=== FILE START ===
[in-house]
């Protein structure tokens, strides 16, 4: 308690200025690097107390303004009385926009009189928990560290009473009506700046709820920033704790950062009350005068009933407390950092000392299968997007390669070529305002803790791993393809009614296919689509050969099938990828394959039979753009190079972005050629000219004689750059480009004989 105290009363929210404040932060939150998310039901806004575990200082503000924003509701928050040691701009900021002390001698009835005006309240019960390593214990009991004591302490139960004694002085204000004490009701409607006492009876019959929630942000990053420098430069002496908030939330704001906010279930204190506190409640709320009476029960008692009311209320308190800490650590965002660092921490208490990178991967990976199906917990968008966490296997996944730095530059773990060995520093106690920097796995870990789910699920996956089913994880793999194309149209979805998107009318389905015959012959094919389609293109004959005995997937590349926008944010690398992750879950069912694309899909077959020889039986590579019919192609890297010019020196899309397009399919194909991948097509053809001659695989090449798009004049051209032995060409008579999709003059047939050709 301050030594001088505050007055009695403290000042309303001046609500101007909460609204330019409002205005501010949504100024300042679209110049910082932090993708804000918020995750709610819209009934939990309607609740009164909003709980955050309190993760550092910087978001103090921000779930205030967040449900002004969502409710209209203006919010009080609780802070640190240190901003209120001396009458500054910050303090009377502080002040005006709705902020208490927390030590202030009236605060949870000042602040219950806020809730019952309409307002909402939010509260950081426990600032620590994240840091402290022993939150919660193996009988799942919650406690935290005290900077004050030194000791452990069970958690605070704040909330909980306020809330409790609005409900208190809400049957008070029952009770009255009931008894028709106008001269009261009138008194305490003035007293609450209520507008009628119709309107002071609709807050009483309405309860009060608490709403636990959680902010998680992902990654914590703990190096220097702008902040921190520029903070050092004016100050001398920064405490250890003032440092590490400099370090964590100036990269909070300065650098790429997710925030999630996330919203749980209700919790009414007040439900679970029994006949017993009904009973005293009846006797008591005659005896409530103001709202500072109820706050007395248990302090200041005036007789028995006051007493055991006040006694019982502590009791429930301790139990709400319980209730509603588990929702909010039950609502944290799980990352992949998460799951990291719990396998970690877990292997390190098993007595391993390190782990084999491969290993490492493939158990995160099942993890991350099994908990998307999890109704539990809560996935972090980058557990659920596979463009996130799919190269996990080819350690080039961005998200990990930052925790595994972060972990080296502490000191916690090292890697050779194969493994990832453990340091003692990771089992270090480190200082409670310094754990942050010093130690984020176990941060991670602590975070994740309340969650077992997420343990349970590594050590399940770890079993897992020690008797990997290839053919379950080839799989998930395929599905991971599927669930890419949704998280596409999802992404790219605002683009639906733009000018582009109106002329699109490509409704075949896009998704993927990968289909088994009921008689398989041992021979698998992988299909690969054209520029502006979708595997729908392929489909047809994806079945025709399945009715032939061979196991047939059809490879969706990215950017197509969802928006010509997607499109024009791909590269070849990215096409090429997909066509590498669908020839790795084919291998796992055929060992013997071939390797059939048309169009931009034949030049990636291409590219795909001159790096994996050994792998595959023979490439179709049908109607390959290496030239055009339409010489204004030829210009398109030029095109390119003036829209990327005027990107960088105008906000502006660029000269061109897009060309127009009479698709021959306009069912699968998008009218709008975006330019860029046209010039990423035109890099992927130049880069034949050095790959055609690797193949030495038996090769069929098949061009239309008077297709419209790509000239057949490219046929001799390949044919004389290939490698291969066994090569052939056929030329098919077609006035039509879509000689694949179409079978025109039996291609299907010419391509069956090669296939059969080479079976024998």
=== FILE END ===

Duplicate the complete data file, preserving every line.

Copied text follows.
[in-house]
């Protein structure tokens, strides 16, 4: 308690200025690097107390303004009385926009009189928990560290009473009506700046709820920033704790950062009350005068009933407390950092000392299968997007390669070529305002803790791993393809009614296919689509050969099938990828394959039979753009190079972005050629000219004689750059480009004989 105290009363929210404040932060939150998310039901806004575990200082503000924003509701928050040691701009900021002390001698009835005006309240019960390593214990009991004591302490139960004694002085204000004490009701409607006492009876019959929630942000990053420098430069002496908030939330704001906010279930204190506190409640709320009476029960008692009311209320308190800490650590965002660092921490208490990178991967990976199906917990968008966490296997996944730095530059773990060995520093106690920097796995870990789910699920996956089913994880793999194309149209979805998107009318389905015959012959094919389609293109004959005995997937590349926008944010690398992750879950069912694309899909077959020889039986590579019919192609890297010019020196899309397009399919194909991948097509053809001659695989090449798009004049051209032995060409008579999709003059047939050709 301050030594001088505050007055009695403290000042309303001046609500101007909460609204330019409002205005501010949504100024300042679209110049910082932090993708804000918020995750709610819209009934939990309607609740009164909003709980955050309190993760550092910087978001103090921000779930205030967040449900002004969502409710209209203006919010009080609780802070640190240190901003209120001396009458500054910050303090009377502080002040005006709705902020208490927390030590202030009236605060949870000042602040219950806020809730019952309409307002909402939010509260950081426990600032620590994240840091402290022993939150919660193996009988799942919650406690935290005290900077004050030194000791452990069970958690605070704040909330909980306020809330409790609005409900208190809400049957008070029952009770009255009931008894028709106008001269009261009138008194305490003035007293609450209520507008009628119709309107002071609709807050009483309405309860009060608490709403636990959680902010998680992902990654914590703990190096220097702008902040921190520029903070050092004016100050001398920064405490250890003032440092590490400099370090964590100036990269909070300065650098790429997710925030999630996330919203749980209700919790009414007040439900679970029994006949017993009904009973005293009846006797008591005659005896409530103001709202500072109820706050007395248990302090200041005036007789028995006051007493055991006040006694019982502590009791429930301790139990709400319980209730509603588990929702909010039950609502944290799980990352992949998460799951990291719990396998970690877990292997390190098993007595391993390190782990084999491969290993490492493939158990995160099942993890991350099994908990998307999890109704539990809560996935972090980058557990659920596979463009996130799919190269996990080819350690080039961005998200990990930052925790595994972060972990080296502490000191916690090292890697050779194969493994990832453990340091003692990771089992270090480190200082409670310094754990942050010093130690984020176990941060991670602590975070994740309340969650077992997420343990349970590594050590399940770890079993897992020690008797990997290839053919379950080839799989998930395929599905991971599927669930890419949704998280596409999802992404790219605002683009639906733009000018582009109106002329699109490509409704075949896009998704993927990968289909088994009921008689398989041992021979698998992988299909690969054209520029502006979708595997729908392929489909047809994806079945025709399945009715032939061979196991047939059809490879969706990215950017197509969802928006010509997607499109024009791909590269070849990215096409090429997909066509590498669908020839790795084919291998796992055929060992013997071939390797059939048309169009931009034949030049990636291409590219795909001159790096994996050994792998595959023979490439179709049908109607390959290496030239055009339409010489204004030829210009398109030029095109390119003036829209990327005027990107960088105008906000502006660029000269061109897009060309127009009479698709021959306009069912699968998008009218709008975006330019860029046209010039990423035109890099992927130049880069034949050095790959055609690797193949030495038996090769069929098949061009239309008077297709419209790509000239057949490219046929001799390949044919004389290939490698291969066994090569052939056929030329098919077609006035039509879509000689694949179409079978025109039996291609299907010419391509069956090669296939059969080479079976024998």